For example, suppose the Legal Department needs to make changes to the standard non-disclosure agreement (NDA) that was uploaded to the Contract Templates library in the preceding section. The author performs these major tasks:
Checks out the document.
Creates a workspace for the revision.
Revises the document and collects feedback from the reviewers.
Publishes the approved document back to the library.
Checks in the final document.
Checking a document out prevents others from making changes and indicates to others that the document is under revision. To check out the document:
Navigate to the Contract Templates library and click Check Out from the NDA document’s Edit menu. SharePoint adds a little icon to indicate that the document is checked out.
You handle revisions through a shared workspace rather than through email so that comments are shared among reviewers and can be stored for future reference. To create the shared workspace:
Click Send To → Create Document Workspace from the NDA document’s Edit menu as shown in Figure 1-19. SharePoint displays the Create Document Workspace page.
Click OK to create the workspace. SharePoint creates a workspace and copies the NDA document into the Shared Documents library.
Click “Add new user” in the Members section on the right side of the page. SharePoint displays the Add Users page.
Type the reviewers’ email addresses and select Contribute in the list of permissions, and then click OK. SharePoint adds the user to the Members list for the workspace.
Only the members of this shared workspace can view the page in Figure 1-19, and it is not automatically added to site navigation. The author must notify reviewers that the workspace exists and send them a link to it asking for their feedback. To make changes to the document and send it for review:
Return to the workspace home page.
Click Edit in Microsoft Office Word from the NDA document’s Edit menu. SharePoint prompts you for your user name and password and then opens the document with Word in Edit mode.
Turn on change tracking and edit the document in Word as you would normally. Click Save when done and close Word.
Click Send To → E-mail a Link from the document’s Edit menu. SharePoint creates an Outlook email message containing a link to the document.
Fill out the email’s To, CC, and Subject fields; compose a message instructing the reviewers to use the Team Discussion to submit their comments; and click Send.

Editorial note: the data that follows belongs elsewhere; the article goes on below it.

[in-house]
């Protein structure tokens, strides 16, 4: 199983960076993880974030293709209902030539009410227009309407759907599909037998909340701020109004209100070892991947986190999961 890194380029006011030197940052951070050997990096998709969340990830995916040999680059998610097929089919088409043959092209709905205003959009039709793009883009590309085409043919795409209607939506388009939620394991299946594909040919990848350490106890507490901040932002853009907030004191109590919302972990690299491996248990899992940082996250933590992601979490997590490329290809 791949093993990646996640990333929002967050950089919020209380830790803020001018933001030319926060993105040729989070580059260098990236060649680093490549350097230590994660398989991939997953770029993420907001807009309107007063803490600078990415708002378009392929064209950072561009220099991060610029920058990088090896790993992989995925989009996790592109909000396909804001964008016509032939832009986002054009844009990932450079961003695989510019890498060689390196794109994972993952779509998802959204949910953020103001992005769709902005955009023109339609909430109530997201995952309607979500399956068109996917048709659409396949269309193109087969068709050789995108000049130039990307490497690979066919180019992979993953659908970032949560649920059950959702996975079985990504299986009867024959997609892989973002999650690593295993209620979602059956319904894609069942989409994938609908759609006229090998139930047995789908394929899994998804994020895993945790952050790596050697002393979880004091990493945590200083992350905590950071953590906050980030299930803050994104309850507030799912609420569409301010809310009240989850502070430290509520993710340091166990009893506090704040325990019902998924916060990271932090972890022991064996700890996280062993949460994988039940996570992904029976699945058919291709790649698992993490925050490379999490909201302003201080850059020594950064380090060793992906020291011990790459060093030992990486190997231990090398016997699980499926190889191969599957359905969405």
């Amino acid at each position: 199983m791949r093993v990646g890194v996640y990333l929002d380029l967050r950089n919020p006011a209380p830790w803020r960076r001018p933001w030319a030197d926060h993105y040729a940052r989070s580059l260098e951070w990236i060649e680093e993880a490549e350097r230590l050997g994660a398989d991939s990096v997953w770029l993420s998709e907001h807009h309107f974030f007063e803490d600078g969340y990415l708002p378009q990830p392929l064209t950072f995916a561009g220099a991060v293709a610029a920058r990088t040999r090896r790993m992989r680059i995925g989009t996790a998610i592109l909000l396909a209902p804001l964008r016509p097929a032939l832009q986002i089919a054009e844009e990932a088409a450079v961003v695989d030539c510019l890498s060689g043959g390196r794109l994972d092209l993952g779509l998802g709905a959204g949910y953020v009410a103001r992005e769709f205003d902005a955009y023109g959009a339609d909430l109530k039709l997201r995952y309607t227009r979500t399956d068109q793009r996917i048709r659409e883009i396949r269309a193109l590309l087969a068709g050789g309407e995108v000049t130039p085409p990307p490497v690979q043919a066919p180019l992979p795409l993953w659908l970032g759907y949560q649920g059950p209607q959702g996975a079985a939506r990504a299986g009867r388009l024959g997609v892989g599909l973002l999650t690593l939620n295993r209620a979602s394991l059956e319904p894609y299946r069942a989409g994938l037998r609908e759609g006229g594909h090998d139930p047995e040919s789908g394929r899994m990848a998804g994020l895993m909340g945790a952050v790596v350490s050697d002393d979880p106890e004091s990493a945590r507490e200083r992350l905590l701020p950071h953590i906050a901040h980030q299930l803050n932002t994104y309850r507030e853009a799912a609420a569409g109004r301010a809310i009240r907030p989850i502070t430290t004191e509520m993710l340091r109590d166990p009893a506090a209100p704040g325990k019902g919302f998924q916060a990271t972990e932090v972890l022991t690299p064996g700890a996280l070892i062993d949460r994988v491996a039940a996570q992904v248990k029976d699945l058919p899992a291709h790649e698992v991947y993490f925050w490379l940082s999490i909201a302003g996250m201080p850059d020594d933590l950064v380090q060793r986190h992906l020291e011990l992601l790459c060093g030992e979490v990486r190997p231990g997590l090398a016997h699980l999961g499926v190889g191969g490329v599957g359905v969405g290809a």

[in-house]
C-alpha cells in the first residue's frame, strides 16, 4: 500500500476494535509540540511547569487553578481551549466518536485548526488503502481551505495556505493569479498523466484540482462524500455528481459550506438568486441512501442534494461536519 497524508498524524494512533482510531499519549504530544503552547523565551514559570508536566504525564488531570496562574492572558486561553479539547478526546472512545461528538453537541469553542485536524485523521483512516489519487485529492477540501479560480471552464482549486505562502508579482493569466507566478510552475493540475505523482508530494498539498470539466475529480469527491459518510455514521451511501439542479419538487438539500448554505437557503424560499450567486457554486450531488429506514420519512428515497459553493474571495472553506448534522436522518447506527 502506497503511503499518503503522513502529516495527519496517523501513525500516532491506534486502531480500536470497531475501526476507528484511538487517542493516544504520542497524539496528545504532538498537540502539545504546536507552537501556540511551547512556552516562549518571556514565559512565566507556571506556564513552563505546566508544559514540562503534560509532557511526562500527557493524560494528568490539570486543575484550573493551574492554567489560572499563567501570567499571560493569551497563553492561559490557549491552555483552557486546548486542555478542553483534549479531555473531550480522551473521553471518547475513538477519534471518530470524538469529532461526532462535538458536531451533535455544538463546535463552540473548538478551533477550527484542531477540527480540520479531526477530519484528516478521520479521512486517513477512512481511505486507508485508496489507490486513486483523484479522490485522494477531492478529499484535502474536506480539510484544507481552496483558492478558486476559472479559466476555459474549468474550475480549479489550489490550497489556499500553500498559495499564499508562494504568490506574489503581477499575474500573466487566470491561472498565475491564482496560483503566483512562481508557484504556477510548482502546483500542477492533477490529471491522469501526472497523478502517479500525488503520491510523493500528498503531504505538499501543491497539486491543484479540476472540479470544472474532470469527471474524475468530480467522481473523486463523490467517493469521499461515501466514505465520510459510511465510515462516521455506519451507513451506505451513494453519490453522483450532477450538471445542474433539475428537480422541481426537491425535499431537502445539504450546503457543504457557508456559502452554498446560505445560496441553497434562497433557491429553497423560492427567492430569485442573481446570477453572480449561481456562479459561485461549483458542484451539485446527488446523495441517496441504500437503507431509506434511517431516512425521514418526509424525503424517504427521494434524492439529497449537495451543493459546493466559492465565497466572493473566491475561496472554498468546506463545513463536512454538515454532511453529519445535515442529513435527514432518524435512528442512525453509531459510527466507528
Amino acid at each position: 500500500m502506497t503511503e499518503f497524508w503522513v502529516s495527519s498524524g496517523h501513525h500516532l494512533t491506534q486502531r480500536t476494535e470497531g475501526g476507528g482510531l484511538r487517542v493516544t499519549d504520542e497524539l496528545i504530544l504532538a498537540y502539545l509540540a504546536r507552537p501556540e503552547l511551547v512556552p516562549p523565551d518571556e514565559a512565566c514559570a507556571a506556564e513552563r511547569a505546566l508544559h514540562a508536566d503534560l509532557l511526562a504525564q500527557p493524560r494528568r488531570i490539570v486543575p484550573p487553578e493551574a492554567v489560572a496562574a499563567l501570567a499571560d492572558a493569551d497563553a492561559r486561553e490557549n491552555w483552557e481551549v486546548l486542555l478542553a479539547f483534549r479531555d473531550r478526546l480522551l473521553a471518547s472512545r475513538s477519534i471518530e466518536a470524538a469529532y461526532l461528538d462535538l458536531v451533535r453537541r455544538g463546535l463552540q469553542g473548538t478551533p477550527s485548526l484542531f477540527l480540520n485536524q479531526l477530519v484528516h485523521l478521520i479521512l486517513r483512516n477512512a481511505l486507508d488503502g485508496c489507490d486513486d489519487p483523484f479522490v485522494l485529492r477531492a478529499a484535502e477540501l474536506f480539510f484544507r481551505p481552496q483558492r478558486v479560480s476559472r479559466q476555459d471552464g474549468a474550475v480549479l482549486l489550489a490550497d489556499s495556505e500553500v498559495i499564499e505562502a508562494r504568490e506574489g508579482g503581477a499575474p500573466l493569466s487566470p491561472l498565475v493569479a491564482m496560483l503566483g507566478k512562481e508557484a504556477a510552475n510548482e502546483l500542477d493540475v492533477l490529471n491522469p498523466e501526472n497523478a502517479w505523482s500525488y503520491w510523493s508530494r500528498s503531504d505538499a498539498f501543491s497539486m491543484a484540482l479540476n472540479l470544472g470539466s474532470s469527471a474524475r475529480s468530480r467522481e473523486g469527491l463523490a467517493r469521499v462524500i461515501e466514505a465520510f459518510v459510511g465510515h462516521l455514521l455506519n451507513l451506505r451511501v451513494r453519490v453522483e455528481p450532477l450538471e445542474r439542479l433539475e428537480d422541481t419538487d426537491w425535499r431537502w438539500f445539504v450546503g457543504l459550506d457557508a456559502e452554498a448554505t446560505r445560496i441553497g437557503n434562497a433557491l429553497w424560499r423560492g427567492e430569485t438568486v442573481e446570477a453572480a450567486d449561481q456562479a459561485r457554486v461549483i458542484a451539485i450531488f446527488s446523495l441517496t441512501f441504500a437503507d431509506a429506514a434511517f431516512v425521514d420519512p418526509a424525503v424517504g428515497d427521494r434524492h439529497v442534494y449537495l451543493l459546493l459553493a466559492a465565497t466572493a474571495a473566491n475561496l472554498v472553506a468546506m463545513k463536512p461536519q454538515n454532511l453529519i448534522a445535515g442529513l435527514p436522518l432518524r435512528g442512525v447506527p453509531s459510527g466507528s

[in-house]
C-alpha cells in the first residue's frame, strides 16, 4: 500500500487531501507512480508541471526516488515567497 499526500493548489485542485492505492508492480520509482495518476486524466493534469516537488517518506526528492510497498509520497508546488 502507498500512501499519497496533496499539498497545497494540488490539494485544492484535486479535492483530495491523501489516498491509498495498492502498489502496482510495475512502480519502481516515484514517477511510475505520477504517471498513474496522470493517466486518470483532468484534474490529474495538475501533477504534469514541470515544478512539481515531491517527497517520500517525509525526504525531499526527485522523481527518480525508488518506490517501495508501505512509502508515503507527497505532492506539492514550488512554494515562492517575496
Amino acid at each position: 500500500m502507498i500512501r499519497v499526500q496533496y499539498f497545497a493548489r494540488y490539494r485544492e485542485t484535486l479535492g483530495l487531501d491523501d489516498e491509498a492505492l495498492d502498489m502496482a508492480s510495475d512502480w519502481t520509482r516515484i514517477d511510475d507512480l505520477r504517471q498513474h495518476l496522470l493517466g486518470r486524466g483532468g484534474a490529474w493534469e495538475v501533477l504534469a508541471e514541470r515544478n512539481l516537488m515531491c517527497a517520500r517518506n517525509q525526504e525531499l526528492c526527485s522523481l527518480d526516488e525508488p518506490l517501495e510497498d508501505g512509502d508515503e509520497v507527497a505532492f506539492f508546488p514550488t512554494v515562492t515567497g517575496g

Once all the comments are in, it’s time to publish the document back to the library so others can start using it. To publish the approved document:
Click Edit in Microsoft Office Word from the NDA document’s Edit menu, accept all changes to the document, and then save and close.
Click Send To → Publish to Source Location from the document’s Edit menu. SharePoint displays the Publish to Source Location page.
Click OK to confirm that you want to publish the document. SharePoint copies the completed document back to the Contract Templates library.
Return to the Contract Templates library and click Check In from the NDA document’s Edit menu. SharePoint displays the Check In page.
Enter a comment in the Check In page and click OK to make the changes visible to others.
The shared workspace does not go away after the document is published. The author may choose to keep it in place for a period of time or request that the SharePoint administrator archive it. It’s a good idea to have some policy in place for how that is handled.
The preceding review process requires a lot of management on the author’s part. If reviewers don’t respond, the process can stall, and multiple reviewers might have conflicting changes. MOSS addresses those problems with workflows. Workflows are a set of tasks that must be completed in a particular order within a specified time frame. That topic is beyond the scope of this chapter; see Chapter 8 for more information.
By now, you should have a good idea of what SharePoint can do for you and should be in the process of evaluating which edition to acquire. The following practices should guide you as you move forward:
Set up a staging server or virtual machine for evaluation. This is a valuable way to try out different configurations before installing in production, and the evaluation environment can be used for web part development later.
Think about your existing work processes and how using SharePoint may change them. SharePoint can replace email as a workflow tool. Some subtle things, like document-naming conventions, may also change since SharePoint includes version control.
If you are considering MOSS, verify that management wants the personalization features. If the idea of employee My Sites and blogs gives them the willies, plan on disabling My Sites. Read Chapter 7 for more information on personalization features, why they are useful, and how to control them.
Try to build instructions into your SharePoint sites. SharePoint is easy to use, but the applications you create with it may need explaining, especially where they replace existing procedures. The SharePoint setup procedure uses a task list to tell you the steps you need to perform after installation—it’s a good example of a self-documenting approach.
Plan to deliver high-value, low-effort projects first. SharePoint is uniquely suited for Agile development: you can get applications in users’ hands quickly and adjust as needs evolve.
Add users to web sites through Active Directory security groups wherever possible. That way, you won’t need to edit SharePoint security settings as new employees start, leave, or transfer.
Open libraries in Window Explorer to upload groups of files quickly.
Use the datasheet view to add or edit list items in bulk.